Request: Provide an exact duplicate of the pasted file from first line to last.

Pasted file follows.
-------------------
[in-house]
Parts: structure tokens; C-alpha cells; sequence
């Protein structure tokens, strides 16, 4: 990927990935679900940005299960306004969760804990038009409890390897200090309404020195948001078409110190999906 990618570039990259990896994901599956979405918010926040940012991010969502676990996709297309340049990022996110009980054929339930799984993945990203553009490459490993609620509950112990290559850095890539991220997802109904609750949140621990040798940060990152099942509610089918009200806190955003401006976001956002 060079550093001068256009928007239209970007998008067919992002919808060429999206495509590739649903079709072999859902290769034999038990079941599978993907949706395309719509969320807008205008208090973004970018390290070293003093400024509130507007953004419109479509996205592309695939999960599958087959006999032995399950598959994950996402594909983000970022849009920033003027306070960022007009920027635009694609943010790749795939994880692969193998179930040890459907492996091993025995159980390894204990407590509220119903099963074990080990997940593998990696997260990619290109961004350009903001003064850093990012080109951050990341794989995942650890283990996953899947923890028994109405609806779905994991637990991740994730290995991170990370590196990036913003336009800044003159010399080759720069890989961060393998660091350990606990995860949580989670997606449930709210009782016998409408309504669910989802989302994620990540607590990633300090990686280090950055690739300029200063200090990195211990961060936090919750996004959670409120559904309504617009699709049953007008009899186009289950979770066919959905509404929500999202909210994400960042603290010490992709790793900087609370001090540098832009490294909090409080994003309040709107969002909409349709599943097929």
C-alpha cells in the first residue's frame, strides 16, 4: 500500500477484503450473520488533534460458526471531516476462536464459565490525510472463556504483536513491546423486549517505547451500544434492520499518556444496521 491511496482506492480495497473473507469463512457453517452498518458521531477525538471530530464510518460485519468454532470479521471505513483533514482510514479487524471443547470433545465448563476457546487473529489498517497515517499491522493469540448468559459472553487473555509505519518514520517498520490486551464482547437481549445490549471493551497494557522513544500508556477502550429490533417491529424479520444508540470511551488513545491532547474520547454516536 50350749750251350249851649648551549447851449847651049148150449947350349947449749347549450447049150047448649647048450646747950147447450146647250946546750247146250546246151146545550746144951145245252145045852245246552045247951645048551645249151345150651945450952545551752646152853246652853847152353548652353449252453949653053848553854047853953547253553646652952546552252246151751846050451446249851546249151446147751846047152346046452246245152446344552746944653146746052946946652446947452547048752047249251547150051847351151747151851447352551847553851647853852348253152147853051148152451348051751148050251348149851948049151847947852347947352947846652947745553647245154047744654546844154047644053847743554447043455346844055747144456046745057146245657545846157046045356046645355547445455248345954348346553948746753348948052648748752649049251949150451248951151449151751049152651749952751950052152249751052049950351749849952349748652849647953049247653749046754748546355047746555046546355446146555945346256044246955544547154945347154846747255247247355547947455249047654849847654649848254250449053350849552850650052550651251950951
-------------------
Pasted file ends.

[in-house]
Parts: structure tokens; C-alpha cells; sequence
């Protein structure tokens, strides 16, 4: 990927990935679900940005299960306004969760804990038009409890390897200090309404020195948001078409110190999906 990618570039990259990896994901599956979405918010926040940012991010969502676990996709297309340049990022996110009980054929339930799984993945990203553009490459490993609620509950112990290559850095890539991220997802109904609750949140621990040798940060990152099942509610089918009200806190955003401006976001956002 060079550093001068256009928007239209970007998008067919992002919808060429999206495509590739649903079709072999859902290769034999038990079941599978993907949706395309719509969320807008205008208090973004970018390290070293003093400024509130507007953004419109479509996205592309695939999960599958087959006999032995399950598959994950996402594909983000970022849009920033003027306070960022007009920027635009694609943010790749795939994880692969193998179930040890459907492996091993025995159980390894204990407590509220119903099963074990080990997940593998990696997260990619290109961004350009903001003064850093990012080109951050990341794989995942650890283990996953899947923890028994109405609806779905994991637990991740994730290995991170990370590196990036913003336009800044003159010399080759720069890989961060393998660091350990606990995860949580989670997606449930709210009782016998409408309504669910989802989302994620990540607590990633300090990686280090950055690739300029200063200090990195211990961060936090919750996004959670409120559904309504617009699709049953007008009899186009289950979770066919959905509404929500999202909210994400960042603290010490992709790793900087609370001090540098832009490294909090409080994003309040709107969002909409349709599943097929």
C-alpha cells in the first residue's frame, strides 16, 4: 500500500477484503450473520488533534460458526471531516476462536464459565490525510472463556504483536513491546423486549517505547451500544434492520499518556444496521 491511496482506492480495497473473507469463512457453517452498518458521531477525538471530530464510518460485519468454532470479521471505513483533514482510514479487524471443547470433545465448563476457546487473529489498517497515517499491522493469540448468559459472553487473555509505519518514520517498520490486551464482547437481549445490549471493551497494557522513544500508556477502550429490533417491529424479520444508540470511551488513545491532547474520547454516536 50350749750251350249851649648551549447851449847651049148150449947350349947449749347549450447049150047448649647048450646747950147447450146647250946546750247146250546246151146545550746144951145245252145045852245246552045247951645048551645249151345150651945450952545551752646152853246652853847152353548652353449252453949653053848553854047853953547253553646652952546552252246151751846050451446249851546249151446147751846047152346046452246245152446344552746944653146746052946946652446947452547048752047249251547150051847351151747151851447352551847553851647853852348253152147853051148152451348051751148050251348149851948049151847947852347947352947846652947745553647245154047744654546844154047644053847743554447043455346844055747144456046745057146245657545846157046045356046645355547445455248345954348346553948746753348948052648748752649049251949150451248951151449151751049152651749952751950052152249751052049950351749849952349748652849647953049247653749046754748546355047746555046546355446146555945346256044246955544547154945347154846747255247247355547947455249047654849847654649848254250449053350849552850650052550651251950951